Twenty-four Hours of Hurt

I left the Occupied Territory of Crimea to begin a journey of witnessing people getting hurt. It started with my taxi ride to the train station. My taxi driver, a Tatar man in his fifties, lamented how Russia had already destroyed three mosques, and that the only school in Crimea teaching Ukrainian was shut down. The driver was a doctor, but he was recently fired for not prescribing drugs forced upon him by the new Russian hospital chiefs.

When reaching the train station checkpoint in North Crimea, Russian military began their work to

Russian miltary harassing a mother at the train checkpoint

Russian miltary harassing a mother at the train checkpoint

humiliate. They had little interest that I was an American, and they processed my passport as smoothly as any other place I have been in the world. But, these solders clearly wanted to go out of their way to make things difficult for Ukrainians. The solder’s excessive checking of documents and aggressive questioning could only be a pretense to make clear that Crimea was now part of Russia.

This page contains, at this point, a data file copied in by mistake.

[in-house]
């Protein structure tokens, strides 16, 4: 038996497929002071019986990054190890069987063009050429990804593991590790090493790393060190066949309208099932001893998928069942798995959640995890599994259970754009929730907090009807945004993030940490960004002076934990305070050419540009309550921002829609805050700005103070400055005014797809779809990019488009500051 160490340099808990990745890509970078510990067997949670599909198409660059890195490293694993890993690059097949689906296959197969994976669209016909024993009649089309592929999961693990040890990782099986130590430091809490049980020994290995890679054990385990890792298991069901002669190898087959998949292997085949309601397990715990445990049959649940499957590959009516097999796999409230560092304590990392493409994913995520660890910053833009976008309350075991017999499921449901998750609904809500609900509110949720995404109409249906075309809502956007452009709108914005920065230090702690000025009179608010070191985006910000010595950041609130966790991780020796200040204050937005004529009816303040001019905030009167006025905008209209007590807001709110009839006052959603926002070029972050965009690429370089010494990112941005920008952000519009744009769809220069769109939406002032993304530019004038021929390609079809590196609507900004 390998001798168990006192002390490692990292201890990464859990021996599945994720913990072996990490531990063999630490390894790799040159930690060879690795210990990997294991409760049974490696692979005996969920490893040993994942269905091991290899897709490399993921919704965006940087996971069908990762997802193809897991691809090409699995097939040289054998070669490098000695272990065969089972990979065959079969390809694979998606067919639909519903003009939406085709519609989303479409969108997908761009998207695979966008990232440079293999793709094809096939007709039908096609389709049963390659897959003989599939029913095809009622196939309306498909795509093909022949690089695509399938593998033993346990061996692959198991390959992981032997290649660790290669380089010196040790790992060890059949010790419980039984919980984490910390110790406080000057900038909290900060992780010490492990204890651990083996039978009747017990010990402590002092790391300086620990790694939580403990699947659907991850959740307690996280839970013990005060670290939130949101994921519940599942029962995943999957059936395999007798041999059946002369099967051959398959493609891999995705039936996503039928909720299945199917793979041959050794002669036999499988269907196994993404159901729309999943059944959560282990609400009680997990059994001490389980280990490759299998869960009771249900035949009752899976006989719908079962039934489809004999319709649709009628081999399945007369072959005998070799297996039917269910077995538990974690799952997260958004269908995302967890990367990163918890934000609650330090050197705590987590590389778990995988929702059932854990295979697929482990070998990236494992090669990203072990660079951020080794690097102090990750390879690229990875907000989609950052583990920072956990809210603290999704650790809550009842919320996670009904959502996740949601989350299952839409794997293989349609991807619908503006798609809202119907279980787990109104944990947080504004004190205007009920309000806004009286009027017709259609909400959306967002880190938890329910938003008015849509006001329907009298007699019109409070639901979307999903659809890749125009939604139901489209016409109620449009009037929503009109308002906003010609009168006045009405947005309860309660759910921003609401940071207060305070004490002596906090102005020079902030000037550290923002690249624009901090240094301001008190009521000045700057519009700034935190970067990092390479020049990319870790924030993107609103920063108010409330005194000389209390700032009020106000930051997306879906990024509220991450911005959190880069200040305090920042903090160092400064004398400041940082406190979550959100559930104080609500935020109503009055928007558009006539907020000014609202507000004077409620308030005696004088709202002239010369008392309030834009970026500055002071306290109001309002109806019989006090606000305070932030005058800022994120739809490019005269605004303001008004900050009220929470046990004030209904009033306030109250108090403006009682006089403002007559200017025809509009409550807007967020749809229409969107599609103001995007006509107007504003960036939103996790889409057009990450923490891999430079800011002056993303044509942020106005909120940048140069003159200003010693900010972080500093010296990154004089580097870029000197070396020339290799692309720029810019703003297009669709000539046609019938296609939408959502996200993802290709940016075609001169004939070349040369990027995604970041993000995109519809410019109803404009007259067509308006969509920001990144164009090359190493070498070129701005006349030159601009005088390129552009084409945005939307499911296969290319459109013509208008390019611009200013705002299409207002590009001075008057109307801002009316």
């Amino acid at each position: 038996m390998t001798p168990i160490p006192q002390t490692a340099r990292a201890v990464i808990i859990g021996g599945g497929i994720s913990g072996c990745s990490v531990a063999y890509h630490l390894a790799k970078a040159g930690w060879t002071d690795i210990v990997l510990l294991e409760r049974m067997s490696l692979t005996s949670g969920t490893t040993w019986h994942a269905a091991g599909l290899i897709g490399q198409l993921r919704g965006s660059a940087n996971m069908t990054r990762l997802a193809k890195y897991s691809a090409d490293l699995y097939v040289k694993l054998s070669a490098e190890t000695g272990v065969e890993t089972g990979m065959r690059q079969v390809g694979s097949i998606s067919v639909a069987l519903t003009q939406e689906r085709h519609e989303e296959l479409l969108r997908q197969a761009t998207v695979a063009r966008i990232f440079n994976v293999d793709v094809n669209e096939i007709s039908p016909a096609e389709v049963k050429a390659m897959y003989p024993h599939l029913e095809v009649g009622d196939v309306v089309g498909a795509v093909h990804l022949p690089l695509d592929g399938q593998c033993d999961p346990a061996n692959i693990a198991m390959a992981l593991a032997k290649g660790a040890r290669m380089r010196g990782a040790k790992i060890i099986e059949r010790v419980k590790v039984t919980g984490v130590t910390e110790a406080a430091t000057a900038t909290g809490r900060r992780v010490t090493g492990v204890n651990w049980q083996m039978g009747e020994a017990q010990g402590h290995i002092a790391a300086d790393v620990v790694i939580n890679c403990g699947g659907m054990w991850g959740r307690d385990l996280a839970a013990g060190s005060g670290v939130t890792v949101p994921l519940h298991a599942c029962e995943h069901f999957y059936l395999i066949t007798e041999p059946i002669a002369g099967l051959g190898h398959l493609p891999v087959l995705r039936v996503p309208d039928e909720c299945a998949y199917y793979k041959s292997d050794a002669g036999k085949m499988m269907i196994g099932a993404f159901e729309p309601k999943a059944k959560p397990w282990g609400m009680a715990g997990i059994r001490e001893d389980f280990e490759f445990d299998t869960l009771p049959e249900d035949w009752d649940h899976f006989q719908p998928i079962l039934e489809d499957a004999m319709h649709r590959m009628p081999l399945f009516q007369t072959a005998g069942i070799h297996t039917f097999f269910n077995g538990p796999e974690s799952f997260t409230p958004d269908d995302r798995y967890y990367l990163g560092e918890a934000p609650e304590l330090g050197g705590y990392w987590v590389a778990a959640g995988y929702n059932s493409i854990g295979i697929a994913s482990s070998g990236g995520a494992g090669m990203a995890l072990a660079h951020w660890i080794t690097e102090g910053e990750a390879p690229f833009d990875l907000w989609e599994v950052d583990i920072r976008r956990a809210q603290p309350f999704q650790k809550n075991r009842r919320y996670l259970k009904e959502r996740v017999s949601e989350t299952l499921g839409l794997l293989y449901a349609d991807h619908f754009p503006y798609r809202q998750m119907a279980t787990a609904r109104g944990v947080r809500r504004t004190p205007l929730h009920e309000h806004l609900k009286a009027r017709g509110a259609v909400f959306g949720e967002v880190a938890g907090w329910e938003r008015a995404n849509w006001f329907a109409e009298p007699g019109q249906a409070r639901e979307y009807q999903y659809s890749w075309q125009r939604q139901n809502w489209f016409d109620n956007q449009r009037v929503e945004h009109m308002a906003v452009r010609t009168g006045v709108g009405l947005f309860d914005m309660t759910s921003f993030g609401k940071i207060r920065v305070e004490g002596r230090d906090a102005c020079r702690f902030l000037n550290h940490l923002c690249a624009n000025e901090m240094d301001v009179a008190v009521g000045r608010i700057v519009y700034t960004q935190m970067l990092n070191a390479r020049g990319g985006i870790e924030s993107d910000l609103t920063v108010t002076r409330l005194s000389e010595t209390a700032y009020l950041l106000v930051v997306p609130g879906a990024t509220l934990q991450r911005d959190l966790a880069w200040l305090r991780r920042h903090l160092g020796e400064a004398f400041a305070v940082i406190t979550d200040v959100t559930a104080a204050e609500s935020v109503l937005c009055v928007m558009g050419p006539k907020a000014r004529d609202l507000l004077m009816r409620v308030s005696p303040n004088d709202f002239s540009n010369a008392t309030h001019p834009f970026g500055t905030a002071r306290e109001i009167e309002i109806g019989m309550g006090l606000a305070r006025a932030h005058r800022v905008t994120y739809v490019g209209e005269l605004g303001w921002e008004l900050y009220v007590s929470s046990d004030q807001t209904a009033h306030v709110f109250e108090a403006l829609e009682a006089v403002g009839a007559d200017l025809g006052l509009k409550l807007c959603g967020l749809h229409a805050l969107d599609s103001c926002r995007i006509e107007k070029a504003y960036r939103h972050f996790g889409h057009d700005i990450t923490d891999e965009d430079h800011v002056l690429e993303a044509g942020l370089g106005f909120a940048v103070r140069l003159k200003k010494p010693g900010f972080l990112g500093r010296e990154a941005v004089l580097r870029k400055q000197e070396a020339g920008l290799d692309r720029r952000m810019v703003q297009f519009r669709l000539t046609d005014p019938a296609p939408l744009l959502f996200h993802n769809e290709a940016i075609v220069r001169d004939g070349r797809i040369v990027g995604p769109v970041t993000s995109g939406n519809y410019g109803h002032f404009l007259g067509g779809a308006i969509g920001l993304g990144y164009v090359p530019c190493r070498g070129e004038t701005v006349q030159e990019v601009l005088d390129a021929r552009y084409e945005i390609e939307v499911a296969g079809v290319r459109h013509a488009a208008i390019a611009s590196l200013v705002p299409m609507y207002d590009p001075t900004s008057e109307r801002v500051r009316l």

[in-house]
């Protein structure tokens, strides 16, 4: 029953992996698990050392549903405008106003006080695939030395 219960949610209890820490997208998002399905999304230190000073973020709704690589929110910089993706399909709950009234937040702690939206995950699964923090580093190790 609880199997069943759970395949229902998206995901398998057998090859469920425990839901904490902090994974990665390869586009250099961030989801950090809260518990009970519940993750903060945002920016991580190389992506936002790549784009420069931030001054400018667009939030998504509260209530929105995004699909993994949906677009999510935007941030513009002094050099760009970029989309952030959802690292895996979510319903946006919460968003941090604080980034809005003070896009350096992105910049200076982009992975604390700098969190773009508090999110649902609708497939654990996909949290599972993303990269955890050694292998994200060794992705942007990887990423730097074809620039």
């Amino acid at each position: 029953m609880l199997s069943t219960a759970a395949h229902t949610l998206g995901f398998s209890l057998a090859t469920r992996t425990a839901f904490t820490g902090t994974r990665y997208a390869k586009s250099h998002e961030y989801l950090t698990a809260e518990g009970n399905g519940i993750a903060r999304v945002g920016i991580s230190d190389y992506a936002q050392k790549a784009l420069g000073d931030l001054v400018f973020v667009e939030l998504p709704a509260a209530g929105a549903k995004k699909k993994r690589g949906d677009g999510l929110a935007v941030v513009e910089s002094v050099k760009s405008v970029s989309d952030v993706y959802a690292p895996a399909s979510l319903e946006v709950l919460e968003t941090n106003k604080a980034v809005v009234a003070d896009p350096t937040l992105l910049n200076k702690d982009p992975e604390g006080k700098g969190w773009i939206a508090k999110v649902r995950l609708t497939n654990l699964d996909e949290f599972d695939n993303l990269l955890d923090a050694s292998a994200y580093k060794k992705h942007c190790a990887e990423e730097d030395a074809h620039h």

How demoralizing this seemed for my train mates. Once the soldiers were gone, people just stood in the alley way processing what had just happened. People were clearly upset, speaking only loud enough not to draw attention.

I got to Kiev to call my fiancé, but her telephone did not work. It turns out that very day men with guns took over the operations center for Kyivstar – the last Ukrainian mobile provider operating in Crimea. Russians had completed the communications break with Ukraine.

To witness this injury saddens me immensely. These actions by Russian authorities hurt, belittle, confuse, destabilize and scare Ukrainians. Does anyone in Russia see and feel the pain that is being inflicted?

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